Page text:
One of Barack Obama’s presidential priorities is a future where America runs on cleaner, homegrown fuels. As part of his plan, Win the Future, the President has called for 80% of America’s electricity by 2035 to come from clean sources including wind, solar, nuclear, clean coal, and natural gas. Below is a list of energy-related grants available to municipalities to help reach that vision.
Energy grants don’t have to be just for construction of facilities or reduction of energy costs. These Environmental Education (EE) Grants from the United States Environmental Protection Agency support environmental education projects for increasing the public’s awareness of energy issues in a community. Municipalities are eligible to apply for grants that design, demonstrate, and/or disseminate environmental education practices, methods, or techniques, and that will serve as replicable models in a variety of settings. The US EPA is now accepting applications for this program. Proposals are due by February 4, 2014.
The United States Department of Agriculture awards Community Facility Grants to help develop essential community facilities in rural areas and towns of up to 20,000 in population. These grants can be used to fund energy projects, including the construction of buildings or the purchase of equipment required for a facility’s operation. The amount of grant assistance for project costs depends upon the median household income and the population in the community where the project is located and the availability of grant funds. Grant assistance may be available for up to 75% of project costs. A deadline for applications was not published online.
Rural municipalities with home energy costs over 275 percent of the national average are eligible for this grant program. Grants may be used for the acquisition, construction, installation, repair, replacement, or improvement of energy generation, transmission, or distribution facilities in communities with extremely high energy costs. Examples of eligible activities include land acquisition, engineering or professional costs, renewable energy facilities, and backup or emergency power generation. The costs to implement energy efficiency and energy conservation measures, such as weatherization of residences and community facilities, energy-efficient, or energy saving appliances, are also eligible. The deadline for application submissions is unknown at this time.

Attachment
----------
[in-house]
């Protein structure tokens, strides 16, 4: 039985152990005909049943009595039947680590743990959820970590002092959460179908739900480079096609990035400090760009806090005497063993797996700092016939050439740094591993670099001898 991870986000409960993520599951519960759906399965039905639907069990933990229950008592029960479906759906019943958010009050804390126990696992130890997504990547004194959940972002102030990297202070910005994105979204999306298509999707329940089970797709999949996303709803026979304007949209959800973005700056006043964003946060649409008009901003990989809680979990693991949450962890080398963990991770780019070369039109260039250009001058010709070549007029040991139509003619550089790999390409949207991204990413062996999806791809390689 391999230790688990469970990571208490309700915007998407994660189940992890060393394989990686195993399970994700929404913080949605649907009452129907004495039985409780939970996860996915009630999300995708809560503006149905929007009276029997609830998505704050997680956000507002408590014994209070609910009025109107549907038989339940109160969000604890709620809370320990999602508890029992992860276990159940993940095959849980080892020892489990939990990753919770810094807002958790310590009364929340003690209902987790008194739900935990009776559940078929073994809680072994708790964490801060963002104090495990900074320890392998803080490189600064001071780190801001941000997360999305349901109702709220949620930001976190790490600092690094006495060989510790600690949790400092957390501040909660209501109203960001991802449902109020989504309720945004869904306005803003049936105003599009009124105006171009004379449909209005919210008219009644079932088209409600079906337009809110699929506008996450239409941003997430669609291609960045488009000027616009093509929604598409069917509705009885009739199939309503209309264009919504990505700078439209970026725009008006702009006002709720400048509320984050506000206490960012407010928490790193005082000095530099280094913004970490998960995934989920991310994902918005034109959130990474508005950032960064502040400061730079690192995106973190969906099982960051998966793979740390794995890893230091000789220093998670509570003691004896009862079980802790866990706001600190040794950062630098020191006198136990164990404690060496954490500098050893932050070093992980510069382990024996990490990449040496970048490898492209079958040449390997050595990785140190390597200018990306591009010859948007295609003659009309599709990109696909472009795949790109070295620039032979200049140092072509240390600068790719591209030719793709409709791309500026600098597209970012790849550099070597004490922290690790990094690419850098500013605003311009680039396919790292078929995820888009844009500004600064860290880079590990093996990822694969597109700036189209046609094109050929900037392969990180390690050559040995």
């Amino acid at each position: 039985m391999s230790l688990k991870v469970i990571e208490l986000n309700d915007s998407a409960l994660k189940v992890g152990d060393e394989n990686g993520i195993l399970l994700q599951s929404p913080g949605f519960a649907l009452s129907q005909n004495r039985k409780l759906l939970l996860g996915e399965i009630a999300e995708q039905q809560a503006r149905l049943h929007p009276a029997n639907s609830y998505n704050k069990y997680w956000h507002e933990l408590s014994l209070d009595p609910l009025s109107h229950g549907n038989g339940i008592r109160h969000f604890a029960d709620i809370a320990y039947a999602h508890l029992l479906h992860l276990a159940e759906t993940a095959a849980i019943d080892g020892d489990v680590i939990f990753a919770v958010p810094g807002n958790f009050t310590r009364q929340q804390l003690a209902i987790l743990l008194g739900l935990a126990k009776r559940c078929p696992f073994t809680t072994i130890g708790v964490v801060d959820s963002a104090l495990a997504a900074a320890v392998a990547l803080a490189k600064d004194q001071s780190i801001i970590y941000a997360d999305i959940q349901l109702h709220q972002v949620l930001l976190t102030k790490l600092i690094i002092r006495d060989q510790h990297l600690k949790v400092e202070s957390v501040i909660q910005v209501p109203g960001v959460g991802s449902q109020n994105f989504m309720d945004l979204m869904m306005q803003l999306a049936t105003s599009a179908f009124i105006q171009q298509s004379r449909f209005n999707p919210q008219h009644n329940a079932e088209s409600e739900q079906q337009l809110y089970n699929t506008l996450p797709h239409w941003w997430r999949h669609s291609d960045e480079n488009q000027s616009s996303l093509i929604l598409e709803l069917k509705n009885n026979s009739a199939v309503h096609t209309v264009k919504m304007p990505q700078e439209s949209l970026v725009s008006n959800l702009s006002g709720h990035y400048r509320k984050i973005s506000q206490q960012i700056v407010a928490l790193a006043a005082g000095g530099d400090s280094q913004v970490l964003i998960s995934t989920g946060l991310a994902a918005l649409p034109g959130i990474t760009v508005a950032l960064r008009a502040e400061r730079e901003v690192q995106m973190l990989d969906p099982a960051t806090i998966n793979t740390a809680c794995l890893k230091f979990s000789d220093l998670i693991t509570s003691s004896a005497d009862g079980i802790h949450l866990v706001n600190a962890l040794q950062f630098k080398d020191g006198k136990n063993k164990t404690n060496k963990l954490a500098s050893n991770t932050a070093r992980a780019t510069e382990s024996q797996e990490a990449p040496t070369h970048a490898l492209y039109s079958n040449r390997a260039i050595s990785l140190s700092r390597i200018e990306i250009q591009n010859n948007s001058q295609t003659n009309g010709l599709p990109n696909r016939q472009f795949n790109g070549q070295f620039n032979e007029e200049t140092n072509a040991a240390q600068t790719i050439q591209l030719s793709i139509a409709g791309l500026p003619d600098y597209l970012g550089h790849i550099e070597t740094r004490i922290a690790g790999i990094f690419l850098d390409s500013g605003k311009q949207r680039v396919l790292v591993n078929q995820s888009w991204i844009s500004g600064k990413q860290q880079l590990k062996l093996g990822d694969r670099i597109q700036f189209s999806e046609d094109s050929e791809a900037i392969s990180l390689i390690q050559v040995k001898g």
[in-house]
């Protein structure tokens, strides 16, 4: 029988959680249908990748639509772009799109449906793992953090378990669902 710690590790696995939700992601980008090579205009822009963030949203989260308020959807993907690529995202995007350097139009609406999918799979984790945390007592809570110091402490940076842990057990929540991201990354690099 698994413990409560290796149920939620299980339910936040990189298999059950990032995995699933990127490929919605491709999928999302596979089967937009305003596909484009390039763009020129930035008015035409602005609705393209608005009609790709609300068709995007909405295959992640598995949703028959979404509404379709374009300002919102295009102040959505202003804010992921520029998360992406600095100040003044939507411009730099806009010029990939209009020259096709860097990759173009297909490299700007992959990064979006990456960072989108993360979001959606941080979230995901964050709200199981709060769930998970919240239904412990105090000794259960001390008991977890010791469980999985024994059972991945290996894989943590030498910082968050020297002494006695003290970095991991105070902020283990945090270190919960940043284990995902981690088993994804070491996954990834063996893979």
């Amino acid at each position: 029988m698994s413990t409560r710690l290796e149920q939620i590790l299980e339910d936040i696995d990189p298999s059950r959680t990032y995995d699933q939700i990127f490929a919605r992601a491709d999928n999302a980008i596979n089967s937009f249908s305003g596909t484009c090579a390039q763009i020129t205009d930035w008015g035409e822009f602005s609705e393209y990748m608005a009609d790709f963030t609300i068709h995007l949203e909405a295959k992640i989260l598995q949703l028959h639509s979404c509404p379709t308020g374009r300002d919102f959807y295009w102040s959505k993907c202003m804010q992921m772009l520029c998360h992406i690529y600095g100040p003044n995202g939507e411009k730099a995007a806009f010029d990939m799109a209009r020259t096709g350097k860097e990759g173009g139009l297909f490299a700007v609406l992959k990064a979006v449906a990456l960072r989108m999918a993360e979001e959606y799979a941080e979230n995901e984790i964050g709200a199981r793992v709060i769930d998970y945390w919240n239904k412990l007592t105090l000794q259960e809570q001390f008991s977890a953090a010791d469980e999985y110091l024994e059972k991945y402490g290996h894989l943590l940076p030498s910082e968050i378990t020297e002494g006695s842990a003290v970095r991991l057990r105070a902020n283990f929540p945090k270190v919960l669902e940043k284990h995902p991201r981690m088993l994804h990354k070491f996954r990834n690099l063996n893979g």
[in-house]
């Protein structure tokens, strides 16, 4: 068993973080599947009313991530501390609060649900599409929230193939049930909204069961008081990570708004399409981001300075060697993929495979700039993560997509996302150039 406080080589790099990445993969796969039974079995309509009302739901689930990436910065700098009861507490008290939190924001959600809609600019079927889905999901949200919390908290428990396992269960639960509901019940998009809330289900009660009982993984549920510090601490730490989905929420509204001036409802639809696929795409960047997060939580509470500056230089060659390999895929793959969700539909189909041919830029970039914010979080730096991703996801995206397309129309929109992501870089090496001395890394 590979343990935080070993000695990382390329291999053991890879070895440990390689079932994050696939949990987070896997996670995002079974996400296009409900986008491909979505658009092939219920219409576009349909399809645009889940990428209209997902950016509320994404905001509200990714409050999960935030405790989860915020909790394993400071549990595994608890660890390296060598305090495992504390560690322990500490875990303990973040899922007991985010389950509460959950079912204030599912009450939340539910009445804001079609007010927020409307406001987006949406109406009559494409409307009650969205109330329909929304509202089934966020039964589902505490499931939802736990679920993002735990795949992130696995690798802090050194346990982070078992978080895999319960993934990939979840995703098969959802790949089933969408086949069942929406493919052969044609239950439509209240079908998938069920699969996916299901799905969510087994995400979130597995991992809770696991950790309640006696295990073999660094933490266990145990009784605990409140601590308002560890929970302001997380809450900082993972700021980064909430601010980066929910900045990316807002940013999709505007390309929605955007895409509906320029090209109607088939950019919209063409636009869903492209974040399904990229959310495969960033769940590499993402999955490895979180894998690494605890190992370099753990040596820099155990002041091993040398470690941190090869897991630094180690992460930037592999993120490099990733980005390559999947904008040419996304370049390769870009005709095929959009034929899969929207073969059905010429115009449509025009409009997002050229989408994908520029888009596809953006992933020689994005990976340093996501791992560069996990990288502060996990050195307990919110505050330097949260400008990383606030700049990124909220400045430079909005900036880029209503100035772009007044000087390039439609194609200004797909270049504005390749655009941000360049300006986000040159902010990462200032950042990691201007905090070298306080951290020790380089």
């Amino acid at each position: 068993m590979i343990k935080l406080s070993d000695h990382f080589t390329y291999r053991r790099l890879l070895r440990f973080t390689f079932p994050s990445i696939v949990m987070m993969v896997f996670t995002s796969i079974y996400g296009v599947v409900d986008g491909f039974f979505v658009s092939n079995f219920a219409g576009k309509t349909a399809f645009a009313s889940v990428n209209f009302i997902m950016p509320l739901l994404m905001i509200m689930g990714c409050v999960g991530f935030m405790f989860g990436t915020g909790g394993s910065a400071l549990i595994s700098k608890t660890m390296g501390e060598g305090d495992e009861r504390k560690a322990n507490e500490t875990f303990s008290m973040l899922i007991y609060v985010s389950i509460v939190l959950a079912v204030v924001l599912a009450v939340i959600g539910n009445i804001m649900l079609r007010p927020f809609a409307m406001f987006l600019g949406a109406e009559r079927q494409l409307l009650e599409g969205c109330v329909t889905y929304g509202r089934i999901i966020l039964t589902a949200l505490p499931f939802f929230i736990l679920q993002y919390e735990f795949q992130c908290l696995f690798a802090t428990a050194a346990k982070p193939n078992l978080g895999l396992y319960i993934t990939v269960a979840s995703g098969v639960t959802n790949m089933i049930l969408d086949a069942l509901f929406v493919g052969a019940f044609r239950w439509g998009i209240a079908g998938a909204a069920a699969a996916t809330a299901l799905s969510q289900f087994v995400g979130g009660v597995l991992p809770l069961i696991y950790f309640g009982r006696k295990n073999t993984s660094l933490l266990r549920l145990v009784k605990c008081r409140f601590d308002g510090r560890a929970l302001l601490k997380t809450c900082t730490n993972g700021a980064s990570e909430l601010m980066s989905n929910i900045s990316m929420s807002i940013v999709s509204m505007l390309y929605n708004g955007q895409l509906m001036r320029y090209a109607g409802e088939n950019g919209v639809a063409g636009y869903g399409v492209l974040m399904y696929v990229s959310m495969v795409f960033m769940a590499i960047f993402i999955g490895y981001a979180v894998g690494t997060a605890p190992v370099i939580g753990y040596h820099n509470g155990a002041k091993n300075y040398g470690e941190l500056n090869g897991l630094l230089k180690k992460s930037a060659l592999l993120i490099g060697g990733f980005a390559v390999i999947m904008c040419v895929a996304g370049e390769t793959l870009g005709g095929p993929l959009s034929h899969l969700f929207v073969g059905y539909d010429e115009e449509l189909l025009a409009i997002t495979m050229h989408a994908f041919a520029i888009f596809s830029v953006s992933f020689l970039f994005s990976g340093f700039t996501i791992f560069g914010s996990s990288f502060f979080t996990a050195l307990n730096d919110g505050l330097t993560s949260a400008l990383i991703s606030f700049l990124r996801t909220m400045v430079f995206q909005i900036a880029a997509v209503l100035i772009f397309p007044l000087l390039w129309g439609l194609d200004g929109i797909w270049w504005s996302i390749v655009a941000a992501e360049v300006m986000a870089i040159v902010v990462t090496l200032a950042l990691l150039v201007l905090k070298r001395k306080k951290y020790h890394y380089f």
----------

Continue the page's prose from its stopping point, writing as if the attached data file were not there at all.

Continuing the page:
Municipalities in North Carolina, South Carolina, Ohio, Kentucky, and Indiana serviced by Duke Energy are eligible for grants from the Duke Energy Foundation. These grants are aimed toward initiatives that support the efficient use of energy. The application can be found online, and applications are accepted throughout the year. A past winner, the Citrus County Chamber of Commerce and Citrus Economic Development Committee, was awarded $494 million dollars.
Here is an opportunity for municipalities in our home state of Illinois. More than $70 million are available to local governments in the state that make large-scale equipment improvements to their electric and natural gas systems. This money comes in the form of rebates, with a potential reimbursement for up to 75% of energy improvement costs. Potential projects include improvements to lighting equipment, HVAC equipment, gas equipment, variable speed drives, and kitchen equipment. The application is available online, and the deadline is May 15, 2014.
Our team of Grant Helpers, including Municipality Specialist Rebecca Motley, can help you find a grant to fit your specific needs. Check out our Grants for Municipalities page to see available grants. We can also assist in numerous other areas of grant research, writing, and planning. See a full list of services here.
Photo credit: Sean MacEntree